St. Johns County 4-H Marine Ecology Club reported to Historic City News that member Nick Wiswedel is leading a community service learning project aimed at determining the best foundation for growing Spartina in an artificial environment.
Using hydroponics to grow Spartina plugs at the Guana-Tolomato-Matanzas National Estuarine Research Reserve, Wiswedel says the club hopes to learn the most efficient substrate for growing the grass that is useful in restoring shorelines damaged by erosion.
“The 4-H Marine Ecology Club continues to be one of the reserve’s favorite success stories,” said Michael Shirley, director of the GTM Research Reserve. “The hard work and dedication of the teams and volunteers who work with them is truly impressive.”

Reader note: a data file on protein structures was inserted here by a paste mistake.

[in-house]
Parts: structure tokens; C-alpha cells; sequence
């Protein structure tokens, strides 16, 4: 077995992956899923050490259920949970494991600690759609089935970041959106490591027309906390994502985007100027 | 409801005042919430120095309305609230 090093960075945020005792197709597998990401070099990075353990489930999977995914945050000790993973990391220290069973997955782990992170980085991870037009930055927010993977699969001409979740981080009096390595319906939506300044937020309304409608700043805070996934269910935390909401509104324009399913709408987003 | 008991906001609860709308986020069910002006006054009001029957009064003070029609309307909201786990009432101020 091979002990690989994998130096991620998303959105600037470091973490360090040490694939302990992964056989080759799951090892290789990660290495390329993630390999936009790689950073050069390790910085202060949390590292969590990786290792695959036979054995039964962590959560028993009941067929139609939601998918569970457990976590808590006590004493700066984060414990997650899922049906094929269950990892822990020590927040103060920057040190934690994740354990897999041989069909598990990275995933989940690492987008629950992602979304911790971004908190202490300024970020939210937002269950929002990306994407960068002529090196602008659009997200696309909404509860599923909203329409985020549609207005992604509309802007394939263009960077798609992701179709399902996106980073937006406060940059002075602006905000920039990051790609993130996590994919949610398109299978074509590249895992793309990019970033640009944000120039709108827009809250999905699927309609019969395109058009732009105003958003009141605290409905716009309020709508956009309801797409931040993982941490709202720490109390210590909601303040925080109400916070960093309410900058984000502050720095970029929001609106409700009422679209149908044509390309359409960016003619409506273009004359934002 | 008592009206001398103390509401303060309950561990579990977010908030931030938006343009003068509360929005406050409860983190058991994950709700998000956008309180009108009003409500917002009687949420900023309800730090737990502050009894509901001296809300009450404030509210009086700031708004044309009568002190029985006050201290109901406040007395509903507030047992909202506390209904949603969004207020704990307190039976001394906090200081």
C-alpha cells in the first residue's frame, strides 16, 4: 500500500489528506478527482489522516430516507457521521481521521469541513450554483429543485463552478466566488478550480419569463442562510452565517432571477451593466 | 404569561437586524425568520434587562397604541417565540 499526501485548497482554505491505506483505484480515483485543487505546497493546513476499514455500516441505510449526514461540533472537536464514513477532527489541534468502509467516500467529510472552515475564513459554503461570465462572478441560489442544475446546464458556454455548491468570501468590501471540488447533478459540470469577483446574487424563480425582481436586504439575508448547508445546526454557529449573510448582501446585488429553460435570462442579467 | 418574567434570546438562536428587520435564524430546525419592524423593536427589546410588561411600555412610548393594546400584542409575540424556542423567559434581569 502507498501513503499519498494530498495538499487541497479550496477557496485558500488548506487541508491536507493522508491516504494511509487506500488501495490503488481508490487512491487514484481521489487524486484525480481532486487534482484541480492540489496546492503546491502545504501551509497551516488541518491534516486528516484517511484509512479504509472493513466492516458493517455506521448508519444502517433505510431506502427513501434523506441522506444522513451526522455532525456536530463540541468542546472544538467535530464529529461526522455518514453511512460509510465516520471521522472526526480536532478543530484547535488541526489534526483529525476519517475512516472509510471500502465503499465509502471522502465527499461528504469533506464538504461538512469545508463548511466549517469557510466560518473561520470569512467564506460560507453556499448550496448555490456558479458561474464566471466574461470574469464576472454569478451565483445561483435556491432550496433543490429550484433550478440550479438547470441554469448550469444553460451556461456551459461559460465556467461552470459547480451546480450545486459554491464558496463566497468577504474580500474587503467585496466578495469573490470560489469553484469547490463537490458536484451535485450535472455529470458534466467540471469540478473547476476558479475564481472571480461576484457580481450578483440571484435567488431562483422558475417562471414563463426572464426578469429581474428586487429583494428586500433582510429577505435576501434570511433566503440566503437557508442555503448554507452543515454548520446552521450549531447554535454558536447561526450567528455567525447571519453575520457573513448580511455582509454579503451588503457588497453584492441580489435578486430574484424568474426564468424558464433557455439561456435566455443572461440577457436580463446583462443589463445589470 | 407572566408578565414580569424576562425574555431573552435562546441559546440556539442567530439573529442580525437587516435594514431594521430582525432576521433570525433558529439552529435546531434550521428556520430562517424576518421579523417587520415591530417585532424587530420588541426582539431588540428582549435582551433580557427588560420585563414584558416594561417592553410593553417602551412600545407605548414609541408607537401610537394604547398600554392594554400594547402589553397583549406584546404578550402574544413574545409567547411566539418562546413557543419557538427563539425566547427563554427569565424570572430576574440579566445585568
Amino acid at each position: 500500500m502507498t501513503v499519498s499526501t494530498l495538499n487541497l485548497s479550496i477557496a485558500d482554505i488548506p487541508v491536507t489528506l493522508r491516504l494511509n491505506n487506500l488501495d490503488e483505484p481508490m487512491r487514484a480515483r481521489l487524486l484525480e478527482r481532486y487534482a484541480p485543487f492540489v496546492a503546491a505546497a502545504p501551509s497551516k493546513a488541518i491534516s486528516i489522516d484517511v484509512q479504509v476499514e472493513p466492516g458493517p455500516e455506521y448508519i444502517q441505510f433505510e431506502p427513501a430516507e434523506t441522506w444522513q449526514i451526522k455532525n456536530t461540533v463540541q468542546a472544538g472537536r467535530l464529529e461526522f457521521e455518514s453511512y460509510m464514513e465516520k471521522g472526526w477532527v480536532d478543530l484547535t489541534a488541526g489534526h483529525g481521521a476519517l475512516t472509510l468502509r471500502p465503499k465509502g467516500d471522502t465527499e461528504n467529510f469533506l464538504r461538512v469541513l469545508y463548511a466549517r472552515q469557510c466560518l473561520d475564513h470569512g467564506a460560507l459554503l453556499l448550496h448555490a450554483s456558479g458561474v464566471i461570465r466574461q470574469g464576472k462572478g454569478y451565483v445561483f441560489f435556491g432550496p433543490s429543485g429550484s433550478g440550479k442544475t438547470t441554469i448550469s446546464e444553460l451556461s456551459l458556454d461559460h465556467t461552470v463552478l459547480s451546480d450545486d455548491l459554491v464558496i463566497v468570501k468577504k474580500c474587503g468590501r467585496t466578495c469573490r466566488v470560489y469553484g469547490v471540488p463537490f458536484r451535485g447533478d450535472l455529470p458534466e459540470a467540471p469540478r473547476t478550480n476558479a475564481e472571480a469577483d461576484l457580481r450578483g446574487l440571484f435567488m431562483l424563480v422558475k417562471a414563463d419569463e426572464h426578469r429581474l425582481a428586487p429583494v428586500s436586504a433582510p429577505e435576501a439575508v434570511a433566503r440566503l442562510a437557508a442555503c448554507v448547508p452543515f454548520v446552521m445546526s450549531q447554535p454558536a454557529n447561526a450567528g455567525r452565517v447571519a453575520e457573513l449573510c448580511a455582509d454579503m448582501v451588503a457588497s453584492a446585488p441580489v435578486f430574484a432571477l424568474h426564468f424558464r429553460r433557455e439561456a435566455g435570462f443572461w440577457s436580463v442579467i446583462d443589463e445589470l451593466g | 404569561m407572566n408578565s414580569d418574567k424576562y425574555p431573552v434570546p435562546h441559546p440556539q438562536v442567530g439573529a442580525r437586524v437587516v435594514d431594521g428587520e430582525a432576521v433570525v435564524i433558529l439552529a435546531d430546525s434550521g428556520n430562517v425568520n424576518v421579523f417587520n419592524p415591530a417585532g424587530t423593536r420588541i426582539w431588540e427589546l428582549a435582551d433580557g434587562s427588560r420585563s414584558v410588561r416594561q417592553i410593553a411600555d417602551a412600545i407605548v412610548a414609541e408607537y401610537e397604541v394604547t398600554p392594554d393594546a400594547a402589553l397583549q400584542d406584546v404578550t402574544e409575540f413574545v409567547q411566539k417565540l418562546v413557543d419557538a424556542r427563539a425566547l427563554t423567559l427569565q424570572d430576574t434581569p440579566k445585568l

The club received an Aquatic and Marine Education and Conservation mini-grant through the University of Florida 4-H Youth Development Program which goes towards the cost of the research. The $300 mini-grant is funded by the Guy Harvey Ocean Foundation. These mini-grants benefit 4-H club youth, local communities and the environment, according to an announcement from the program.
In studying local shoreline erosion, the club decided this short-term project could have the greatest impact. The Spartina grass is a natural deterrent to erosion. Finding efficient ways to grow Spartina in artificial environments will help make the grass more available to meet demand. Wiswedel says the club plans to share their findings with other coastal communities who face the same issues.